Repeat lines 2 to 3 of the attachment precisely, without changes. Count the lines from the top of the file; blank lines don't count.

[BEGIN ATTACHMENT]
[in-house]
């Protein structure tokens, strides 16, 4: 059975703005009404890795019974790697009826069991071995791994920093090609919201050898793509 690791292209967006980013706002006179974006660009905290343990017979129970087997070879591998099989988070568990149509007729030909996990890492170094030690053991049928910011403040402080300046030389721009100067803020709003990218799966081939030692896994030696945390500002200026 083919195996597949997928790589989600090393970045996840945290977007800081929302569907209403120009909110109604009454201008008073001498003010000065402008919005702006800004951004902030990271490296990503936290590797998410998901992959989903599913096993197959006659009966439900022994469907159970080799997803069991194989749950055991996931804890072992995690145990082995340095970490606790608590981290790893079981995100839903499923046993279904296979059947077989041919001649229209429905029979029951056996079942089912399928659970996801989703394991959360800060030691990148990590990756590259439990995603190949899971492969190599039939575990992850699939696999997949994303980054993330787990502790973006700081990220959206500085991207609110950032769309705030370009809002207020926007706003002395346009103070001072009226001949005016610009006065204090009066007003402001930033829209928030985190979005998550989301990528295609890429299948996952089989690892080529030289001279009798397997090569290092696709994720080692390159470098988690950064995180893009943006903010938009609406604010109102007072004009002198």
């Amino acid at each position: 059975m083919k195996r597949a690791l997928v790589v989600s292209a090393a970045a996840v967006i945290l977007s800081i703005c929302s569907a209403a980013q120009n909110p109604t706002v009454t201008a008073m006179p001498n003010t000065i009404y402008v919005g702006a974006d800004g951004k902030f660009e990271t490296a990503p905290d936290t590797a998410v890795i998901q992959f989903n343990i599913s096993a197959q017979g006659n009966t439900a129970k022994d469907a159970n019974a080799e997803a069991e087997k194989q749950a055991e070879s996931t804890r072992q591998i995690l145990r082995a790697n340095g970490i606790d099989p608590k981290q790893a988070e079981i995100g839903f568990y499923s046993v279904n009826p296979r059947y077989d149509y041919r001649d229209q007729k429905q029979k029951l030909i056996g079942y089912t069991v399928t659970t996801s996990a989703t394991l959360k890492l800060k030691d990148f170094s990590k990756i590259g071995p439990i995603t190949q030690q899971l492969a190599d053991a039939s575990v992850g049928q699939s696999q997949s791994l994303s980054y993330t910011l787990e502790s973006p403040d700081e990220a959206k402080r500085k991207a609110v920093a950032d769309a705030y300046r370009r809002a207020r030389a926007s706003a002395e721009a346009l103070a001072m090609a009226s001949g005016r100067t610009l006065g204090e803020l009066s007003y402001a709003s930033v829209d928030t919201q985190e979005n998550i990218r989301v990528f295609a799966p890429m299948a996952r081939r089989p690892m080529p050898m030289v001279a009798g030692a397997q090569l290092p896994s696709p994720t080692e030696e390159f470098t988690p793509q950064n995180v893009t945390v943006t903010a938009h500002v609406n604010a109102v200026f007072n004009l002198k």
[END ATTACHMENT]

């Protein structure tokens, strides 16, 4: 059975703005009404890795019974790697009826069991071995791994920093090609919201050898793509 690791292209967006980013706002006179974006660009905290343990017979129970087997070879591998099989988070568990149509007729030909996990890492170094030690053991049928910011403040402080300046030389721009100067803020709003990218799966081939030692896994030696945390500002200026 083919195996597949997928790589989600090393970045996840945290977007800081929302569907209403120009909110109604009454201008008073001498003010000065402008919005702006800004951004902030990271490296990503936290590797998410998901992959989903599913096993197959006659009966439900022994469907159970080799997803069991194989749950055991996931804890072992995690145990082995340095970490606790608590981290790893079981995100839903499923046993279904296979059947077989041919001649229209429905029979029951056996079942089912399928659970996801989703394991959360800060030691990148990590990756590259439990995603190949899971492969190599039939575990992850699939696999997949994303980054993330787990502790973006700081990220959206500085991207609110950032769309705030370009809002207020926007706003002395346009103070001072009226001949005016610009006065204090009066007003402001930033829209928030985190979005998550989301990528295609890429299948996952089989690892080529030289001279009798397997090569290092696709994720080692390159470098988690950064995180893009943006903010938009609406604010109102007072004009002198």
């Amino acid at each position: 059975m083919k195996r597949a690791l997928v790589v989600s292209a090393a970045a996840v967006i945290l977007s800081i703005c929302s569907a209403a980013q120009n909110p109604t706002v009454t201008a008073m006179p001498n003010t000065i009404y402008v919005g702006a974006d800004g951004k902030f660009e990271t490296a990503p905290d936290t590797a998410v890795i998901q992959f989903n343990i599913s096993a197959q017979g006659n009966t439900a129970k022994d469907a159970n019974a080799e997803a069991e087997k194989q749950a055991e070879s996931t804890r072992q591998i995690l145990r082995a790697n340095g970490i606790d099989p608590k981290q790893a988070e079981i995100g839903f568990y499923s046993v279904n009826p296979r059947y077989d149509y041919r001649d229209q007729k429905q029979k029951l030909i056996g079942y089912t069991v399928t659970t996801s996990a989703t394991l959360k890492l800060k030691d990148f170094s990590k990756i590259g071995p439990i995603t190949q030690q899971l492969a190599d053991a039939s575990v992850g049928q699939s696999q997949s791994l994303s980054y993330t910011l787990e502790s973006p403040d700081e990220a959206k402080r500085k991207a609110v920093a950032d769309a705030y300046r370009r809002a207020r030389a926007s706003a002395e721009a346009l103070a001072m090609a009226s001949g005016r100067t610009l006065g204090e803020l009066s007003y402001a709003s930033v829209d928030t919201q985190e979005n998550i990218r989301v990528f295609a799966p890429m299948a996952r081939r089989p690892m080529p050898m030289v001279a009798g030692a397997q090569l290092p896994s696709p994720t080692e030696e390159f470098t988690p793509q950064n995180v893009t945390v943006t903010a938009h500002v609406n604010a109102v200026f007072n004009l002198k």